First off, the talent in this band is like nothing I’ve ever seen assembled together in one place. Think of super-groups like Cream, The Highwaymen, Traveling Wilburys, and Them Crooked Vultures. While most of these players may not have quite the name recognition as Clapton, Cash, Petty, or Grohl, I think it would be safe to say that any one of about seven or eight of these musicians could lead their own band. From left to right, Kofi Burbridge is an astonishingly talented keyboard player, while his brother Oteil (bassist for the Allman Brothers) is one of the better bass players out there today. Obviously Tedeschi and Trucks themselves are born band leaders, but as we move across the stage we get to the area that was truly surprising. In the horn section, Trombonist Saunders Sermons blew everyone away by not only laying down soulful and jazzy horn lines but also displaying some of the best singing of the night when he quoted from “Kissin’ My Love” by Bill Withers. On backing vocals, Mark Rivers could easily front a major band and while Mike Mattison has calmly stepped into the shadows from his place out front as lead singer in The Derek Trucks Band, his voice shines through clear as day and he seems thrilled to be on stage with this group of musicians.
While it’s an impressive roster of seasoned veteran players, what’s almost more impressive is the fact that they have fallen into line under the leadership of Tedeschi and Trucks. Their debut album, Revelator, is a one of the better records of the year, but this band truly shines on stage where they have the opportunity to stretch out and make the album’s great songs even better. The guitar duel that was the centerpiece of a raging take on “Learn How To Love” showcased Tedeschi’s guitar talents as she held her own with her virtuoso husband and unleashed some searing blues licks. “Bound For Glory” featured an extended B3 solo from Kofi Burbridge, and an inspired cover of Stevie Wonder’s “Uptight” allowed the two drummers, Tyler Greenwell and J.J. Johnson, to break it down and put on a percussion demo that Mickey Hart and Bill Kreutzmann of The Grateful Dead would be proud of. As the evening flowed from song to song, there were so many highlight moments, and displays of instrumental prowess, that I was scared people might start to take it all for granted.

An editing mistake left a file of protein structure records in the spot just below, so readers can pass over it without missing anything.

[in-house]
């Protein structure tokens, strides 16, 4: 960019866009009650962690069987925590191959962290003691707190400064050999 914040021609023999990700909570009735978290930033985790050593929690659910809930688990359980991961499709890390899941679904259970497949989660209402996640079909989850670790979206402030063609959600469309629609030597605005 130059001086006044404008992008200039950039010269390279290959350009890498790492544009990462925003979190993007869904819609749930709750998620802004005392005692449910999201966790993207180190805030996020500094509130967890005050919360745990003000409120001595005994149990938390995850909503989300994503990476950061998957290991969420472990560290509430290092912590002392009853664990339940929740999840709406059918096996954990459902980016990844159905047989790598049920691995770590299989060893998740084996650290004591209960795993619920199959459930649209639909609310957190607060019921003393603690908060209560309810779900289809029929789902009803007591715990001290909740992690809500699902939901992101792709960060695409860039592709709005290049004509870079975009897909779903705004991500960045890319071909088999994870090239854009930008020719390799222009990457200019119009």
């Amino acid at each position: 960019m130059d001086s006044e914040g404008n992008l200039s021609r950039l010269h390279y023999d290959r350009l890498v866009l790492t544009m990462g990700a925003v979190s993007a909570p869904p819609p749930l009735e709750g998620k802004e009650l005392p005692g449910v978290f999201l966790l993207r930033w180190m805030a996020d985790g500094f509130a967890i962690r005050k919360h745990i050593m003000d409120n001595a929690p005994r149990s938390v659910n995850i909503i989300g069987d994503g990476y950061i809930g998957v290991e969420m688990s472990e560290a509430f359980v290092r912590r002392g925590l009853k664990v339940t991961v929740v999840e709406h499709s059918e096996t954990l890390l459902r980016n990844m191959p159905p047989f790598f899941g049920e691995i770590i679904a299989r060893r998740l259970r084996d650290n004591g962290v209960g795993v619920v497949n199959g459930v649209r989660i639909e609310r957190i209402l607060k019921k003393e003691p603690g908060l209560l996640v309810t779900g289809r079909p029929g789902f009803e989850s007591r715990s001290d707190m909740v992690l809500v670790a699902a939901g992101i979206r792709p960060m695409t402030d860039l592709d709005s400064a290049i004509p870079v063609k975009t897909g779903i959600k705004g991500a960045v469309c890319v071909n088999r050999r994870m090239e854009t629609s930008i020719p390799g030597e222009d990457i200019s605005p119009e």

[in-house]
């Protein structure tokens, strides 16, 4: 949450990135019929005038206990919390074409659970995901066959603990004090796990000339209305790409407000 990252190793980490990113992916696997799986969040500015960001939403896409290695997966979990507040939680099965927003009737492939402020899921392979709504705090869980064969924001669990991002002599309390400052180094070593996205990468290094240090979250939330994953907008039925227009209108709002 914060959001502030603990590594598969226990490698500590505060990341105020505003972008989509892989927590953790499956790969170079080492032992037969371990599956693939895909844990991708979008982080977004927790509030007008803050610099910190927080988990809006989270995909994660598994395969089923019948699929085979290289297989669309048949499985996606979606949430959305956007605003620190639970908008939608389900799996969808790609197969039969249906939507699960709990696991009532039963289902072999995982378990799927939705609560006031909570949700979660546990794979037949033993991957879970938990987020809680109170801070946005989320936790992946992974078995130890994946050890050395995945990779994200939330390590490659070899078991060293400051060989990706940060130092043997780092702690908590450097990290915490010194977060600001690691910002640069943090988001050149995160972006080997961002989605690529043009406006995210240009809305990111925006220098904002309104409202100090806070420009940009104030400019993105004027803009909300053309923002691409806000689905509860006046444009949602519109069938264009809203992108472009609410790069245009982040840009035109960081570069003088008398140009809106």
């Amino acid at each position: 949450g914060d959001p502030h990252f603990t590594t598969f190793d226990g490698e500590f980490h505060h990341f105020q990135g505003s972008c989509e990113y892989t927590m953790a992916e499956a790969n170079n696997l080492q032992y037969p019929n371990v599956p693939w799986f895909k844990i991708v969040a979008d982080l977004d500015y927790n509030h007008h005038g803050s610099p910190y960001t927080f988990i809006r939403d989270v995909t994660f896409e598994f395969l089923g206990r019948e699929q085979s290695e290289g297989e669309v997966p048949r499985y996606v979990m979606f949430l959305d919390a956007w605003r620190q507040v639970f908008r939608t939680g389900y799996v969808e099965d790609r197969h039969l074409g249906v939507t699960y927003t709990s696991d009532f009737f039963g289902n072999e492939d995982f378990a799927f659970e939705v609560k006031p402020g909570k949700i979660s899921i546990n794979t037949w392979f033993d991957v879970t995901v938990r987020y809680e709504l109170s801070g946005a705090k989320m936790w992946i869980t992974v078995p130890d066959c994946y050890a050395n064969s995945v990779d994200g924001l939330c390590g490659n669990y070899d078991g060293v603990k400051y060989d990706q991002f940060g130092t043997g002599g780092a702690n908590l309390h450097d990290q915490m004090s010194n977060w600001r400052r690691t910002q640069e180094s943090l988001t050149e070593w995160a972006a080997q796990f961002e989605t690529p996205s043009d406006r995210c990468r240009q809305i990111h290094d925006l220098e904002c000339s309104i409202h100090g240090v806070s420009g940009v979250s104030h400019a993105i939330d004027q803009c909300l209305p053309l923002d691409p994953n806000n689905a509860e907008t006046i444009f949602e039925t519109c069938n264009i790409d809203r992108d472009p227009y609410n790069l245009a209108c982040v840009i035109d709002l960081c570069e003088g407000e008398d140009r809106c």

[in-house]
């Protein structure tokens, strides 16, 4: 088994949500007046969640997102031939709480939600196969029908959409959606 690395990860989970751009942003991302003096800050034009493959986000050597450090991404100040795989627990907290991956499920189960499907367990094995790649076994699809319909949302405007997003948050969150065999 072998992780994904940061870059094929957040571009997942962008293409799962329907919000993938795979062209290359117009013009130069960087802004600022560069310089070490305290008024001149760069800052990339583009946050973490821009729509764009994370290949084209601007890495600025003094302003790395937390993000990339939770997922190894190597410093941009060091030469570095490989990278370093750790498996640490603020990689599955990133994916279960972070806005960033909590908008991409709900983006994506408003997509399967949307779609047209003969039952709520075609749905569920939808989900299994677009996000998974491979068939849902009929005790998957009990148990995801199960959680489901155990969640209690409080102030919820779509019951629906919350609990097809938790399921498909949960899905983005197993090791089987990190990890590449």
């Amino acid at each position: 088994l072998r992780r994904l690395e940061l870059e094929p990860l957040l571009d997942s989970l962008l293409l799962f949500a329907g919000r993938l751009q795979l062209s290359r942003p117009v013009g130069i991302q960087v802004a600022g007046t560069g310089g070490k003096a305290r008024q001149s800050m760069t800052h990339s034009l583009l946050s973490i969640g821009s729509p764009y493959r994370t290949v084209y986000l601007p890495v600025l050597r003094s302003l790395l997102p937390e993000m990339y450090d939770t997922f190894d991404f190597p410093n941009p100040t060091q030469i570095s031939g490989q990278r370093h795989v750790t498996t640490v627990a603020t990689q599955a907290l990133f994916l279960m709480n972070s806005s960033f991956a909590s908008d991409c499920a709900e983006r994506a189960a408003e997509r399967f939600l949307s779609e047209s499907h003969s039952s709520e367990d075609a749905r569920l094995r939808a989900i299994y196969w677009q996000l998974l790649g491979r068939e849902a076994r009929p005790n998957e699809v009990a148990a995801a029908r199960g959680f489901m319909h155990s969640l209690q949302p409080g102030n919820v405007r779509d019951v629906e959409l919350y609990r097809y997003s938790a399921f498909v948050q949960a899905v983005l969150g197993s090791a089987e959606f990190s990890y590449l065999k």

Through it all Tedeschi stood up there front and center and her powerhouse voice carried the performance. While she and the band sounded right at home on material culled from the groups album, they displayed their amazing versatility as they funked up the Harry Nilson classic “Everybody’s Talkin’ At Me” (written by Fred Neil) and took us to church with a stirring rendition of the traditional spiritual “Wade In The Water.” It was truly an amazing performance and as the two hour mark approached, the band blew all our minds as they turned it to 11 and dropped into the Sly & Family Stone hit “Simple Song.” The floor might as well have lit up, and a disco ball descended from the ceiling, because everyone in the room was busting their best dance moves. The band fed off the energy and segued seamlessly into another Sly Stone classic “Take Me Higher” to close out the show to thunderous applause.
The Tedeschi Trucks Band is truly a force to be reckoned with. They pair virtuoso musicians with brilliant vocals to create some of the most passionate and soulful music being played today. It’s almost as if they have harnessed the combined energy of Stax, Motown, and Muscle Shoals and are channeling it all through one eleven member band. Get on board, or get out of the way, cause this train is bound for glory!
Stage Presence: A
Set/Light Show: A